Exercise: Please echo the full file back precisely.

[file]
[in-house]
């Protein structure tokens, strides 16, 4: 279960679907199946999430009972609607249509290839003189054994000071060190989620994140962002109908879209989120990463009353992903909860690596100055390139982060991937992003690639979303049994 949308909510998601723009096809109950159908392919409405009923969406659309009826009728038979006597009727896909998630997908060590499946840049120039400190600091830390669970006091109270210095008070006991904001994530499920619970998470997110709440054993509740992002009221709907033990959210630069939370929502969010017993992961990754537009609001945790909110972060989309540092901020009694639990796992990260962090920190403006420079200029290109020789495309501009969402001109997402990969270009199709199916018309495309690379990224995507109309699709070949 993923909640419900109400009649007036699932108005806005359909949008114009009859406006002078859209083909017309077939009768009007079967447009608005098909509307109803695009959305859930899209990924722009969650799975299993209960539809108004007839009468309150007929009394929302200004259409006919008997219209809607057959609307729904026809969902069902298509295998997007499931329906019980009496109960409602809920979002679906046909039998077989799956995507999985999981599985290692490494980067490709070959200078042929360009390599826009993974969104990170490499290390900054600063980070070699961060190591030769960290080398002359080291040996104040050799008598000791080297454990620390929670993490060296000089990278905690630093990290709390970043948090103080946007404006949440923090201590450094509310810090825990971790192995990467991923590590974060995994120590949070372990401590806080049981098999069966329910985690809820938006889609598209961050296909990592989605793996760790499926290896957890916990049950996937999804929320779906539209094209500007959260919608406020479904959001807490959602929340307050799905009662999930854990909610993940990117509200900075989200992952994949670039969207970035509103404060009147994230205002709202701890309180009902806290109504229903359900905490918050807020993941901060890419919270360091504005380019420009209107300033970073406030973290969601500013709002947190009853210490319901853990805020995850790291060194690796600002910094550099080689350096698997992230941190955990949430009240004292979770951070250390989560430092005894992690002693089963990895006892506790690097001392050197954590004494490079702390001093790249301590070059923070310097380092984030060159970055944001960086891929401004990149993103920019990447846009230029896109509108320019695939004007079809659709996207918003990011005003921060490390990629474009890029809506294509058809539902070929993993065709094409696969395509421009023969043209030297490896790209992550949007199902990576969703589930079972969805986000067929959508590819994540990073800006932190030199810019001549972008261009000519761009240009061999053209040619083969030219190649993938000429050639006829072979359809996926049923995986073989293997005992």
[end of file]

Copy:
[in-house]
């Protein structure tokens, strides 16, 4: 279960679907199946999430009972609607249509290839003189054994000071060190989620994140962002109908879209989120990463009353992903909860690596100055390139982060991937992003690639979303049994 949308909510998601723009096809109950159908392919409405009923969406659309009826009728038979006597009727896909998630997908060590499946840049120039400190600091830390669970006091109270210095008070006991904001994530499920619970998470997110709440054993509740992002009221709907033990959210630069939370929502969010017993992961990754537009609001945790909110972060989309540092901020009694639990796992990260962090920190403006420079200029290109020789495309501009969402001109997402990969270009199709199916018309495309690379990224995507109309699709070949 993923909640419900109400009649007036699932108005806005359909949008114009009859406006002078859209083909017309077939009768009007079967447009608005098909509307109803695009959305859930899209990924722009969650799975299993209960539809108004007839009468309150007929009394929302200004259409006919008997219209809607057959609307729904026809969902069902298509295998997007499931329906019980009496109960409602809920979002679906046909039998077989799956995507999985999981599985290692490494980067490709070959200078042929360009390599826009993974969104990170490499290390900054600063980070070699961060190591030769960290080398002359080291040996104040050799008598000791080297454990620390929670993490060296000089990278905690630093990290709390970043948090103080946007404006949440923090201590450094509310810090825990971790192995990467991923590590974060995994120590949070372990401590806080049981098999069966329910985690809820938006889609598209961050296909990592989605793996760790499926290896957890916990049950996937999804929320779906539209094209500007959260919608406020479904959001807490959602929340307050799905009662999930854990909610993940990117509200900075989200992952994949670039969207970035509103404060009147994230205002709202701890309180009902806290109504229903359900905490918050807020993941901060890419919270360091504005380019420009209107300033970073406030973290969601500013709002947190009853210490319901853990805020995850790291060194690796600002910094550099080689350096698997992230941190955990949430009240004292979770951070250390989560430092005894992690002693089963990895006892506790690097001392050197954590004494490079702390001093790249301590070059923070310097380092984030060159970055944001960086891929401004990149993103920019990447846009230029896109509108320019695939004007079809659709996207918003990011005003921060490390990629474009890029809506294509058809539902070929993993065709094409696969395509421009023969043209030297490896790209992550949007199902990576969703589930079972969805986000067929959508590819994540990073800006932190030199810019001549972008261009000519761009240009061999053209040619083969030219190649993938000429050639006829072979359809996926049923995986073989293997005992």